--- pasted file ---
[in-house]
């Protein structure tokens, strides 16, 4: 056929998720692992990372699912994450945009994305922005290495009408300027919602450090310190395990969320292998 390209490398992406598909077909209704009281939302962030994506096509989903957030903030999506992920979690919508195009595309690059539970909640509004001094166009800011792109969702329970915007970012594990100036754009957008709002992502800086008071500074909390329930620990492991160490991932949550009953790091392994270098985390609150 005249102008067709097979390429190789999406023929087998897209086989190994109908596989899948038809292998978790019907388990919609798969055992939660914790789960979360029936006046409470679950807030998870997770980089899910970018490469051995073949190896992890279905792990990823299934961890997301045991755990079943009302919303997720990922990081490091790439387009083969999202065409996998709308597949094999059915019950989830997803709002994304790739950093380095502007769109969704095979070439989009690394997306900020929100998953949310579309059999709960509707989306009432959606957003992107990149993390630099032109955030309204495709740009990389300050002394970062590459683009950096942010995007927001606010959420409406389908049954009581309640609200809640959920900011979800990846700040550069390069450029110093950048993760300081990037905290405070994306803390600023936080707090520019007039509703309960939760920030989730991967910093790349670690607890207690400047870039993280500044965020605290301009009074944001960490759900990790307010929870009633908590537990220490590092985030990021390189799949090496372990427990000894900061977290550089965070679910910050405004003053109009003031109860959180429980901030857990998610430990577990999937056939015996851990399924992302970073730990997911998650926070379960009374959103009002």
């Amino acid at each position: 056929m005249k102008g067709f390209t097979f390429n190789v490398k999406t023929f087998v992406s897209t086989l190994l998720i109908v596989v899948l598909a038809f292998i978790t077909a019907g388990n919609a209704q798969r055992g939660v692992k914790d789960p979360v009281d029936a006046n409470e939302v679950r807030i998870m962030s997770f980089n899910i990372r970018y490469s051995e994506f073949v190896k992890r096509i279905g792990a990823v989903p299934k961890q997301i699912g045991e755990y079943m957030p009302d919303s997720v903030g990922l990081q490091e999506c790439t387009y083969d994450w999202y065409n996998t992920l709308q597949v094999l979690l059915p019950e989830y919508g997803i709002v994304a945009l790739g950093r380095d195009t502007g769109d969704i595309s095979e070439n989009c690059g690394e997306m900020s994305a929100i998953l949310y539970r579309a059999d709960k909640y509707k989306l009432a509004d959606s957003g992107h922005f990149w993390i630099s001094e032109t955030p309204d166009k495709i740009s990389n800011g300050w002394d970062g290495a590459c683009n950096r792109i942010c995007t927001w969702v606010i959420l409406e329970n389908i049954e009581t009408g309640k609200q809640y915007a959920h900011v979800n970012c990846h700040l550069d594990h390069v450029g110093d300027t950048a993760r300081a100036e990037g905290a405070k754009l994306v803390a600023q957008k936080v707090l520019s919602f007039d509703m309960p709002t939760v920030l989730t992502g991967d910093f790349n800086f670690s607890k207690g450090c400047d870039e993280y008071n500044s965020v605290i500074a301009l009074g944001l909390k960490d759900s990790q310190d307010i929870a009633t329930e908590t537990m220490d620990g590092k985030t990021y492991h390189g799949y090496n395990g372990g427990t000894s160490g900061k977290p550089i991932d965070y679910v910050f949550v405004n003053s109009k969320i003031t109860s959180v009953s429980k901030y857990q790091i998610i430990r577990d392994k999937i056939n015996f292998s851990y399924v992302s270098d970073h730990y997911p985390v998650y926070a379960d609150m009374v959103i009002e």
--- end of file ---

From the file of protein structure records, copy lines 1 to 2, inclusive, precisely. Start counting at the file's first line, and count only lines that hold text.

[in-house]
């Protein structure tokens, strides 16, 4: 056929998720692992990372699912994450945009994305922005290495009408300027919602450090310190395990969320292998 390209490398992406598909077909209704009281939302962030994506096509989903957030903030999506992920979690919508195009595309690059539970909640509004001094166009800011792109969702329970915007970012594990100036754009957008709002992502800086008071500074909390329930620990492991160490991932949550009953790091392994270098985390609150 005249102008067709097979390429190789999406023929087998897209086989190994109908596989899948038809292998978790019907388990919609798969055992939660914790789960979360029936006046409470679950807030998870997770980089899910970018490469051995073949190896992890279905792990990823299934961890997301045991755990079943009302919303997720990922990081490091790439387009083969999202065409996998709308597949094999059915019950989830997803709002994304790739950093380095502007769109969704095979070439989009690394997306900020929100998953949310579309059999709960509707989306009432959606957003992107990149993390630099032109955030309204495709740009990389300050002394970062590459683009950096942010995007927001606010959420409406389908049954009581309640609200809640959920900011979800990846700040550069390069450029110093950048993760300081990037905290405070994306803390600023936080707090520019007039509703309960939760920030989730991967910093790349670690607890207690400047870039993280500044965020605290301009009074944001960490759900990790307010929870009633908590537990220490590092985030990021390189799949090496372990427990000894900061977290550089965070679910910050405004003053109009003031109860959180429980901030857990998610430990577990999937056939015996851990399924992302970073730990997911998650926070379960009374959103009002």